Tax Practitioner Fraud and Incompetence US Treasury Circular 230 - John R. Dundon II, Enrolled Agent
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Tax Practitioner Fraud and Incompetence US Treasury Circular 230

Business Entity Selection and the Tax Consequences of Converting

Tax Practitioner Fraud and Incompetence US Treasury Circular 230

Lately I’ve been getting deluged with cases involving blatant US Treasury Circular 230 violators of regulations governing practice before the Internal Revenue Service. The perpetrators it seems come from all walks of life, some are unregulated tax return preparers while others carry multiple licenses, designations and/or degrees. The accumulated data however indicates that the most egregious violators originate from one of two different camps. On one hand they are older practitioners close to retirement that have found themselves overwhelmed professionally, personally or both and on the other hand they are punk kids with law degrees usually in their 30’s or so that have sold themselves to the devil for the almighty dollar. The former I consider incompetent and usually pity, the later I consider fraudulent and eat for lunch. Both wind up having their licenses reprimanded or tragically revoked. Nevertheless the cases I’ve been working lately have certainly proven to be remarkable in magnitude and scope.

One recent file in particular was exceedingly inane involving a disabled veteran who was charged a very large sum of money to be told after 8 months of ‘research’ that he did not qualify for the first time home buyer tax credit. I almost fell out of my chair when being briefed on the matter. The ‘tax relief specialist’ managing the file was so brazen she sent out an invoice for services rendered with a cover letter demanding payment and threatening litigation not realizing that this very document implicates her incompetence and will result in license revocation.

You see the first time home buyer credit is NOT THAT COMPLICATED. Assessing whether a taxpayer qualifies for this credit is accomplished by asking a few simple questions. I tend to render my analysis in these regards complimentary. 

To a certain extent her ‘manager’ is to blame. He too was dumb enough to sign the letter in question putting his license at risk as well. The most damning aspect of his contribution is the fact that he is ‘leading’ a team of people that behave professionally with gross neglect for ethical standards. Perhaps he was duped and did not take the time to read and understand what he signed. Either way he behaved either fraudulently or incompetently and at the very least deserves reprimand if not license revocation.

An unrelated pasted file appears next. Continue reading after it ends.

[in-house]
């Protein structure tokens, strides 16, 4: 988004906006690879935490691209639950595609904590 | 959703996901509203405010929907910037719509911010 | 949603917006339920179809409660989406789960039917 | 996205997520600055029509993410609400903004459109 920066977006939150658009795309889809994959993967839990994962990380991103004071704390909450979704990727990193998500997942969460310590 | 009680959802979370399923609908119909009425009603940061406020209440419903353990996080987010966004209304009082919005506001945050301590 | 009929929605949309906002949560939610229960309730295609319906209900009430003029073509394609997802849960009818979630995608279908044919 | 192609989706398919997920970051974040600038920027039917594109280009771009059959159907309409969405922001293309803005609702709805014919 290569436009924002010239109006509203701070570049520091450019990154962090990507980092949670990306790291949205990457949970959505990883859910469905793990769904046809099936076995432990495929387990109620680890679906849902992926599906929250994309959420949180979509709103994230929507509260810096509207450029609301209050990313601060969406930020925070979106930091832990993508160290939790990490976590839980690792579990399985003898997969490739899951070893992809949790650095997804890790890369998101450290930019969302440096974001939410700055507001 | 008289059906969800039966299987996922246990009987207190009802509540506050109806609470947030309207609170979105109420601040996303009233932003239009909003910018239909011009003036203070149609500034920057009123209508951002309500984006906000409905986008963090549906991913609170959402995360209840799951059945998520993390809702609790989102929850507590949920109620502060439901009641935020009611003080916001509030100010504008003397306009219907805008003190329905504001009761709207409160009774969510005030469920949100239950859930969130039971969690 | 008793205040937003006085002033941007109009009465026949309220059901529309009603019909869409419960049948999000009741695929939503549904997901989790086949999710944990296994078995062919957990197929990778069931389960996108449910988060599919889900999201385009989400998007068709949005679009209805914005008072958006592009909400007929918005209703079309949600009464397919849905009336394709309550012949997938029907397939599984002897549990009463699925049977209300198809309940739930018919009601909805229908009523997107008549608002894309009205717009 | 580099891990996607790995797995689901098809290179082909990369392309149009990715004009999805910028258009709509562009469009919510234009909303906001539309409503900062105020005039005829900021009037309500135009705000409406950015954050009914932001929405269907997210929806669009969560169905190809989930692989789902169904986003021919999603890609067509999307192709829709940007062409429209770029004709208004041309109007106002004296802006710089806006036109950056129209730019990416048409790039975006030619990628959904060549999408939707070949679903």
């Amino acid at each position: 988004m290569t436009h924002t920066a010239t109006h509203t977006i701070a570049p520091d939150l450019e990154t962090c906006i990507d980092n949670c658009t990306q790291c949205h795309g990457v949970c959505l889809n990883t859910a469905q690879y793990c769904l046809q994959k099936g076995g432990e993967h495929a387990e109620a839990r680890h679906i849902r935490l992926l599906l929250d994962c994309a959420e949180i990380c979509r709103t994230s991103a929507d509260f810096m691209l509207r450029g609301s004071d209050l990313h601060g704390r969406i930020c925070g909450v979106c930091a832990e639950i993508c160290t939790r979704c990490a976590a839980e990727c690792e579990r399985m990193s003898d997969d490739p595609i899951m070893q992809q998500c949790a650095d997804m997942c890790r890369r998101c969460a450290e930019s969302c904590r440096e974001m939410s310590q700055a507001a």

Why is this worth blogging about?

It’s been shown with statistical significance that the most personal relationship outside of marriage (or with a life partner) is usually between you and your tax adviser. Trust, discretion and confidentiality are paramount as well as knowledge of the tax code and general business acumen. Fraud and incompetence trample upon that relationship and reflect poorly on the whole tax practitioner industry. It is sickening.

If you have a long term relationship with an experienced tax adviser, great! Consider yourself blessed, but don’t sit back on your laurels. Understand that many people, particularly those that are aging can get overwhelmed and are usually too proud to seek help before unilateral incompetence overwhelmingly ensues. Not that these people generally want to or try to behave badly. When overwhelmed they tend to handle the work load less efficiently and balls get dropped as it were.

The usual signs of a deteriorating relationship with your long standing tax adviser that may or may not be overwhelmed manifest subtly with small unrecognizable indiscretions like failing to return a phone call or email here or there. If not held in check these signs can become exponentially more pronounced as time passes to the point where you might find yourself suddenly in serious tax trouble. This happens A LOT.

Once you get into tax trouble involving public disclosure via tax lien that is when these children with law degrees materialize out of the woodwork selling ‘tax relief’ packages. Or as I like to refer to it, snake oil. Here is a simple rule of thumb, be weary of anyone that is overtly soliciting you with a ‘tax relief’ package for sale. Why? With the IRS cracking down on fraudulent, incompetent tax payers AND tax practitioners alike, those of us that are good at untangling complicated tax matters tend to be working enough files as it is and have no time or desire for overt solicitation. Also every single tax problem that I have encountered along my journey has proven to have its own unique components meaning that it is impossible for any one ‘tax relief package’ to cover all your individual or business tax resolution needs. 

The advice I offer is:

1. Engage someone who is reasonable and charges by the hour for actual services rendered and who is willing to put in writing a detailed statement of services rendered BEFORE expecting any payment whatsoever.

2. Take ownership of your tax problems and learn the implications of proposed strategies in pursuit of achieving tax compliance.

3. Simply throwing money at these type of problems without direct performance accountability usually makes the hole deeper.



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